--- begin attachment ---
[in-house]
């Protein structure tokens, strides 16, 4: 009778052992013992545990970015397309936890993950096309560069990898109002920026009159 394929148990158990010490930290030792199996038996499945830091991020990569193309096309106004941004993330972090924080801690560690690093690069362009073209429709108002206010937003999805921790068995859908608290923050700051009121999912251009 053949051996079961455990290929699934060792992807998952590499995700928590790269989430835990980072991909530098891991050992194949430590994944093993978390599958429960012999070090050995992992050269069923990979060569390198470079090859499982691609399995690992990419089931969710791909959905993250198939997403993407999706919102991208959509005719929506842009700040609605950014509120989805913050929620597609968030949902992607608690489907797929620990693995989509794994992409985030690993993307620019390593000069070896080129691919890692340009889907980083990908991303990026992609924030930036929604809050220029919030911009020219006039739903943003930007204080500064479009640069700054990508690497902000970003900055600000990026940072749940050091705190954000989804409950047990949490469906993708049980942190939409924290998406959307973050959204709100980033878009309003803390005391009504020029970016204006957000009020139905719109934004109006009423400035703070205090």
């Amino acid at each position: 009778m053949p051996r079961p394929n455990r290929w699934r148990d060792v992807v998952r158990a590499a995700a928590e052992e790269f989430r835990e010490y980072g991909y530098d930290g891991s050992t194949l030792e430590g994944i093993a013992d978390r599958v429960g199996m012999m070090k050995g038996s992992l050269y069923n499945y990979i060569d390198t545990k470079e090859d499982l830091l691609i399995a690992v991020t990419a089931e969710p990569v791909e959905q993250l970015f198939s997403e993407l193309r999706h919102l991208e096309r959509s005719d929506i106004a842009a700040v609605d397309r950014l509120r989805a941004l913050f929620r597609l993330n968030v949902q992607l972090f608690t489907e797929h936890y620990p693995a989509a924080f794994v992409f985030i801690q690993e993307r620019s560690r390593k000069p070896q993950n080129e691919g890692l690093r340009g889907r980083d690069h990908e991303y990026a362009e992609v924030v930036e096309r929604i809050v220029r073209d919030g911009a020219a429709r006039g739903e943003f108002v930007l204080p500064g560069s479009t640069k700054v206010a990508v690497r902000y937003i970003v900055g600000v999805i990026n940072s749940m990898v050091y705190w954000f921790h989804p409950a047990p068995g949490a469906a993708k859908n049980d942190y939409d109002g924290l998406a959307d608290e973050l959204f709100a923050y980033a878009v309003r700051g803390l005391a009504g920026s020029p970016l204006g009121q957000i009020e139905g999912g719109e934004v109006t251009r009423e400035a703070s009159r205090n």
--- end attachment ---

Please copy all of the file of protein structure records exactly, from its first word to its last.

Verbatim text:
[in-house]
């Protein structure tokens, strides 16, 4: 009778052992013992545990970015397309936890993950096309560069990898109002920026009159 394929148990158990010490930290030792199996038996499945830091991020990569193309096309106004941004993330972090924080801690560690690093690069362009073209429709108002206010937003999805921790068995859908608290923050700051009121999912251009 053949051996079961455990290929699934060792992807998952590499995700928590790269989430835990980072991909530098891991050992194949430590994944093993978390599958429960012999070090050995992992050269069923990979060569390198470079090859499982691609399995690992990419089931969710791909959905993250198939997403993407999706919102991208959509005719929506842009700040609605950014509120989805913050929620597609968030949902992607608690489907797929620990693995989509794994992409985030690993993307620019390593000069070896080129691919890692340009889907980083990908991303990026992609924030930036929604809050220029919030911009020219006039739903943003930007204080500064479009640069700054990508690497902000970003900055600000990026940072749940050091705190954000989804409950047990949490469906993708049980942190939409924290998406959307973050959204709100980033878009309003803390005391009504020029970016204006957000009020139905719109934004109006009423400035703070205090």
């Amino acid at each position: 009778m053949p051996r079961p394929n455990r290929w699934r148990d060792v992807v998952r158990a590499a995700a928590e052992e790269f989430r835990e010490y980072g991909y530098d930290g891991s050992t194949l030792e430590g994944i093993a013992d978390r599958v429960g199996m012999m070090k050995g038996s992992l050269y069923n499945y990979i060569d390198t545990k470079e090859d499982l830091l691609i399995a690992v991020t990419a089931e969710p990569v791909e959905q993250l970015f198939s997403e993407l193309r999706h919102l991208e096309r959509s005719d929506i106004a842009a700040v609605d397309r950014l509120r989805a941004l913050f929620r597609l993330n968030v949902q992607l972090f608690t489907e797929h936890y620990p693995a989509a924080f794994v992409f985030i801690q690993e993307r620019s560690r390593k000069p070896q993950n080129e691919g890692l690093r340009g889907r980083d690069h990908e991303y990026a362009e992609v924030v930036e096309r929604i809050v220029r073209d919030g911009a020219a429709r006039g739903e943003f108002v930007l204080p500064g560069s479009t640069k700054v206010a990508v690497r902000y937003i970003v900055g600000v999805i990026n940072s749940m990898v050091y705190w954000f921790h989804p409950a047990p068995g949490a469906a993708k859908n049980d942190y939409d109002g924290l998406a959307d608290e973050l959204f709100a923050y980033a878009v309003r700051g803390l005391a009504g920026s020029p970016l204006g009121q957000i009020e139905g999912g719109e934004v109006t251009r009423e400035a703070s009159r205090n």